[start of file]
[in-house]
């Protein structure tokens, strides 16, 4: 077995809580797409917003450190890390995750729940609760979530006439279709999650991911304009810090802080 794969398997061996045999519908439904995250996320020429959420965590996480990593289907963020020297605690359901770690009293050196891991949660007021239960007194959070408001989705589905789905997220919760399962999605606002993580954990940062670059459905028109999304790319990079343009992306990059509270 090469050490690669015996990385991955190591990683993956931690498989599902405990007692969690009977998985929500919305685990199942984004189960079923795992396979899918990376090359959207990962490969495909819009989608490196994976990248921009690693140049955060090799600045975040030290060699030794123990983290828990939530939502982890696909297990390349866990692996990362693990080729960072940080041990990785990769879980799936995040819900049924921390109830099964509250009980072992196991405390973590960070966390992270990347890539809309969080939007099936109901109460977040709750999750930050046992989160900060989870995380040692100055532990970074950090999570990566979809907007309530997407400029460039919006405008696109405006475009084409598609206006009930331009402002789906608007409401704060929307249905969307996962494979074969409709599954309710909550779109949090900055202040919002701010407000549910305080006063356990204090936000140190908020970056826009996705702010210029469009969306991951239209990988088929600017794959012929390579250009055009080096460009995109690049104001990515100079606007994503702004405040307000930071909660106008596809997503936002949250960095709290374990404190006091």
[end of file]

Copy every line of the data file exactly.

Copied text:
[in-house]
């Protein structure tokens, strides 16, 4: 077995809580797409917003450190890390995750729940609760979530006439279709999650991911304009810090802080 794969398997061996045999519908439904995250996320020429959420965590996480990593289907963020020297605690359901770690009293050196891991949660007021239960007194959070408001989705589905789905997220919760399962999605606002993580954990940062670059459905028109999304790319990079343009992306990059509270 090469050490690669015996990385991955190591990683993956931690498989599902405990007692969690009977998985929500919305685990199942984004189960079923795992396979899918990376090359959207990962490969495909819009989608490196994976990248921009690693140049955060090799600045975040030290060699030794123990983290828990939530939502982890696909297990390349866990692996990362693990080729960072940080041990990785990769879980799936995040819900049924921390109830099964509250009980072992196991405390973590960070966390992270990347890539809309969080939007099936109901109460977040709750999750930050046992989160900060989870995380040692100055532990970074950090999570990566979809907007309530997407400029460039919006405008696109405006475009084409598609206006009930331009402002789906608007409401704060929307249905969307996962494979074969409709599954309710909550779109949090900055202040919002701010407000549910305080006063356990204090936000140190908020970056826009996705702010210029469009969306991951239209990988088929600017794959012929390579250009055009080096460009995109690049104001990515100079606007994503702004405040307000930071909660106008596809997503936002949250960095709290374990404190006091």